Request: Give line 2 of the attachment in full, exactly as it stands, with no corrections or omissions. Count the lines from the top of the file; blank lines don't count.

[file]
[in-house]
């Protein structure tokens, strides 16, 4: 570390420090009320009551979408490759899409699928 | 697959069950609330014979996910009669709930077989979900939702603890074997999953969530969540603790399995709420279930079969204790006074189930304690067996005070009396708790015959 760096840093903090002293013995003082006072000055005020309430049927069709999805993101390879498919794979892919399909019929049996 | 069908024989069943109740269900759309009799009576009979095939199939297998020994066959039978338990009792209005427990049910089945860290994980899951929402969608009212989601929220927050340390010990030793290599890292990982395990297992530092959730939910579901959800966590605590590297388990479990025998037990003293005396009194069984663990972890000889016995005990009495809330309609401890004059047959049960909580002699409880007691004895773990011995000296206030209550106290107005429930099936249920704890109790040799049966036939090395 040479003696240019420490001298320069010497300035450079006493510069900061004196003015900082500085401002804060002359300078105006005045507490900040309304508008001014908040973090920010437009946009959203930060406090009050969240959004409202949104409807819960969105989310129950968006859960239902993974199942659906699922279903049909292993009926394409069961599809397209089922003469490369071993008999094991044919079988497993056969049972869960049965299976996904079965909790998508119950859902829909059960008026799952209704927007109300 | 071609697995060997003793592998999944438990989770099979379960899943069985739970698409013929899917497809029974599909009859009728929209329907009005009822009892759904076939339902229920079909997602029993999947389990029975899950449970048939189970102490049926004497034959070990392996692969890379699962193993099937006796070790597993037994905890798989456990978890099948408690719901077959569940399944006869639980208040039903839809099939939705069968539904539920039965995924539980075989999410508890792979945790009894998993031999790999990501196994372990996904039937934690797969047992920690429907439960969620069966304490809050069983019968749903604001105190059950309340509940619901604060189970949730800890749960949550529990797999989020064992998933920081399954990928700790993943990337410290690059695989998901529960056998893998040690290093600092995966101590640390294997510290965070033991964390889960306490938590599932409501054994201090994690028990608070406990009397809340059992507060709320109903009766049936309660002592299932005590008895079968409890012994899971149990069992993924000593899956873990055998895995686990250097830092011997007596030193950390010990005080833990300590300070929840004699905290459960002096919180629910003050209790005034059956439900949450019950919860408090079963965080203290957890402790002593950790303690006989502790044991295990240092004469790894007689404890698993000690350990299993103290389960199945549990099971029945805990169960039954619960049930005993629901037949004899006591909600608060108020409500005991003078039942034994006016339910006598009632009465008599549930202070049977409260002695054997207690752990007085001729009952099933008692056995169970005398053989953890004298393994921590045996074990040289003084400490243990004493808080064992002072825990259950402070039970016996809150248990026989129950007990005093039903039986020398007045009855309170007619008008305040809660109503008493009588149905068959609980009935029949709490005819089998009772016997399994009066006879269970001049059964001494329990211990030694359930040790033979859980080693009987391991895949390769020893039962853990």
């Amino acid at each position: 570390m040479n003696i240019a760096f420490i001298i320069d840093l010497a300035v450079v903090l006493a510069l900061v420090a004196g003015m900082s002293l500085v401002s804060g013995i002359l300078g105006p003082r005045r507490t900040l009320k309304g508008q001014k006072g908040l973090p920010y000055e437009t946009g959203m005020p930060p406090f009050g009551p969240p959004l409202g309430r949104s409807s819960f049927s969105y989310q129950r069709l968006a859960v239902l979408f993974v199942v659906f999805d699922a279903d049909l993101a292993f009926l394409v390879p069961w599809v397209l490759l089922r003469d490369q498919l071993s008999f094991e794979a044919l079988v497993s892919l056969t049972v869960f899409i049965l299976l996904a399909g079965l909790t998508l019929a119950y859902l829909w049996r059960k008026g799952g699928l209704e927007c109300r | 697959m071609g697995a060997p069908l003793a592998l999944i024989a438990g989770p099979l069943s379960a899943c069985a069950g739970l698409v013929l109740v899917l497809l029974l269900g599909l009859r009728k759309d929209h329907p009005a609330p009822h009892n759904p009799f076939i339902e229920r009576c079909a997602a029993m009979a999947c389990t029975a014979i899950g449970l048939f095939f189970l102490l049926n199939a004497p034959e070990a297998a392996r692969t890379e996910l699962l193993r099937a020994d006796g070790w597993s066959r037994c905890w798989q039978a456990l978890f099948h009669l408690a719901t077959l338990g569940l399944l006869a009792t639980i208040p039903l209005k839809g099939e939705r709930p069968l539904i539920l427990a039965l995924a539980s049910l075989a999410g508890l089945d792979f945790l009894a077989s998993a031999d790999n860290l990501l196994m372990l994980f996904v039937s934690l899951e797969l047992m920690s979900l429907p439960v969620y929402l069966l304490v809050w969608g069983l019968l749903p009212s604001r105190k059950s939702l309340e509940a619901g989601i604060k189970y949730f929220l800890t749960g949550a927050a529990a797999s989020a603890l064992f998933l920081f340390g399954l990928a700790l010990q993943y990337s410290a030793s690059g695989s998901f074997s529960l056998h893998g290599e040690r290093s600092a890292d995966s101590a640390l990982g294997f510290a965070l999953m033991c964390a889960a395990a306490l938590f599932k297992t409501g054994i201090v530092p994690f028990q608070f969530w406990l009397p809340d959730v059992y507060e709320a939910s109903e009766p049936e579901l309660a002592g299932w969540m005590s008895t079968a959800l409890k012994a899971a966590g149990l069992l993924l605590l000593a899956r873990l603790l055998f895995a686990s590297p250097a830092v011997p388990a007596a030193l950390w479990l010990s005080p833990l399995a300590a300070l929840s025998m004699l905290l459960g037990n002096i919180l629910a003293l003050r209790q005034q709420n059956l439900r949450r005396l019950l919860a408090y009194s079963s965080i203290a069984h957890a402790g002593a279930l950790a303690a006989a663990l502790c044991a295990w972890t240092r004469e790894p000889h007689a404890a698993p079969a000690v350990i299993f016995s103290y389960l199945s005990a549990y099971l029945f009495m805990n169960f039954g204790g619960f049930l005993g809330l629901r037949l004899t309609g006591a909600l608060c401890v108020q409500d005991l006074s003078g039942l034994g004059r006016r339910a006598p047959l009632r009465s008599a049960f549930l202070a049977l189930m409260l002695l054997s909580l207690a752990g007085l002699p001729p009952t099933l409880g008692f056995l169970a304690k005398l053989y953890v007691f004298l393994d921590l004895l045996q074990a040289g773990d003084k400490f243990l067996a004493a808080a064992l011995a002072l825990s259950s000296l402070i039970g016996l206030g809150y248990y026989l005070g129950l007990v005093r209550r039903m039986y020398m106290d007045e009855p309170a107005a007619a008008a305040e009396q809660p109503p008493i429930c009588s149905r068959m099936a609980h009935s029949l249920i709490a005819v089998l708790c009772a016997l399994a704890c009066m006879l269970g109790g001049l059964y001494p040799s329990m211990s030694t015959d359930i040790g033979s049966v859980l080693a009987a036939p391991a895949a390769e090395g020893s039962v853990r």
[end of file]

């Protein structure tokens, strides 16, 4: 570390420090009320009551979408490759899409699928 | 697959069950609330014979996910009669709930077989979900939702603890074997999953969530969540603790399995709420279930079969204790006074189930304690067996005070009396708790015959 760096840093903090002293013995003082006072000055005020309430049927069709999805993101390879498919794979892919399909019929049996 | 069908024989069943109740269900759309009799009576009979095939199939297998020994066959039978338990009792209005427990049910089945860290994980899951929402969608009212989601929220927050340390010990030793290599890292990982395990297992530092959730939910579901959800966590605590590297388990479990025998037990003293005396009194069984663990972890000889016995005990009495809330309609401890004059047959049960909580002699409880007691004895773990011995000296206030209550106290107005429930099936249920704890109790040799049966036939090395 040479003696240019420490001298320069010497300035450079006493510069900061004196003015900082500085401002804060002359300078105006005045507490900040309304508008001014908040973090920010437009946009959203930060406090009050969240959004409202949104409807819960969105989310129950968006859960239902993974199942659906699922279903049909292993009926394409069961599809397209089922003469490369071993008999094991044919079988497993056969049972869960049965299976996904079965909790998508119950859902829909059960008026799952209704927007109300 | 071609697995060997003793592998999944438990989770099979379960899943069985739970698409013929899917497809029974599909009859009728929209329907009005009822009892759904076939339902229920079909997602029993999947389990029975899950449970048939189970102490049926004497034959070990392996692969890379699962193993099937006796070790597993037994905890798989456990978890099948408690719901077959569940399944006869639980208040039903839809099939939705069968539904539920039965995924539980075989999410508890792979945790009894998993031999790999990501196994372990996904039937934690797969047992920690429907439960969620069966304490809050069983019968749903604001105190059950309340509940619901604060189970949730800890749960949550529990797999989020064992998933920081399954990928700790993943990337410290690059695989998901529960056998893998040690290093600092995966101590640390294997510290965070033991964390889960306490938590599932409501054994201090994690028990608070406990009397809340059992507060709320109903009766049936309660002592299932005590008895079968409890012994899971149990069992993924000593899956873990055998895995686990250097830092011997007596030193950390010990005080833990300590300070929840004699905290459960002096919180629910003050209790005034059956439900949450019950919860408090079963965080203290957890402790002593950790303690006989502790044991295990240092004469790894007689404890698993000690350990299993103290389960199945549990099971029945805990169960039954619960049930005993629901037949004899006591909600608060108020409500005991003078039942034994006016339910006598009632009465008599549930202070049977409260002695054997207690752990007085001729009952099933008692056995169970005398053989953890004298393994921590045996074990040289003084400490243990004493808080064992002072825990259950402070039970016996809150248990026989129950007990005093039903039986020398007045009855309170007619008008305040809660109503008493009588149905068959609980009935029949709490005819089998009772016997399994009066006879269970001049059964001494329990211990030694359930040790033979859980080693009987391991895949390769020893039962853990």